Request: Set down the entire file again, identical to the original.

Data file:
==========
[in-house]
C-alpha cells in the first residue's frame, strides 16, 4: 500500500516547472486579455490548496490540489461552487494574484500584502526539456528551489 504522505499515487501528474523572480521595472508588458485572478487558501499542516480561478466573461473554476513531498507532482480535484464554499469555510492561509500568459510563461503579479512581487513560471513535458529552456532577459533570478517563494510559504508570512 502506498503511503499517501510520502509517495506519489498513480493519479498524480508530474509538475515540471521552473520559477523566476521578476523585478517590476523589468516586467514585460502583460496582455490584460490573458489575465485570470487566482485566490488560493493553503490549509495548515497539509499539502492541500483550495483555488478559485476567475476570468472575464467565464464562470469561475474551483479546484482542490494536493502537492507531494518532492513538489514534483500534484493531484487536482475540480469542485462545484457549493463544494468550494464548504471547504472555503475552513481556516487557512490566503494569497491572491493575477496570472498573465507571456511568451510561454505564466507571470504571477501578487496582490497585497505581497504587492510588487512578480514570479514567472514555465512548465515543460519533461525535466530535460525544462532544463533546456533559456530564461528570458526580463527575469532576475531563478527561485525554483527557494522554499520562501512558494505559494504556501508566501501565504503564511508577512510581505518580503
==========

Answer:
[in-house]
C-alpha cells in the first residue's frame, strides 16, 4: 500500500516547472486579455490548496490540489461552487494574484500584502526539456528551489 504522505499515487501528474523572480521595472508588458485572478487558501499542516480561478466573461473554476513531498507532482480535484464554499469555510492561509500568459510563461503579479512581487513560471513535458529552456532577459533570478517563494510559504508570512 502506498503511503499517501510520502509517495506519489498513480493519479498524480508530474509538475515540471521552473520559477523566476521578476523585478517590476523589468516586467514585460502583460496582455490584460490573458489575465485570470487566482485566490488560493493553503490549509495548515497539509499539502492541500483550495483555488478559485476567475476570468472575464467565464464562470469561475474551483479546484482542490494536493502537492507531494518532492513538489514534483500534484493531484487536482475540480469542485462545484457549493463544494468550494464548504471547504472555503475552513481556516487557512490566503494569497491572491493575477496570472498573465507571456511568451510561454505564466507571470504571477501578487496582490497585497505581497504587492510588487512578480514570479514567472514555465512548465515543460519533461525535466530535460525544462532544463533546456533559456530564461528570458526580463527575469532576475531563478527561485525554483527557494522554499520562501512558494505559494504556501508566501501565504503564511508577512510581505518580503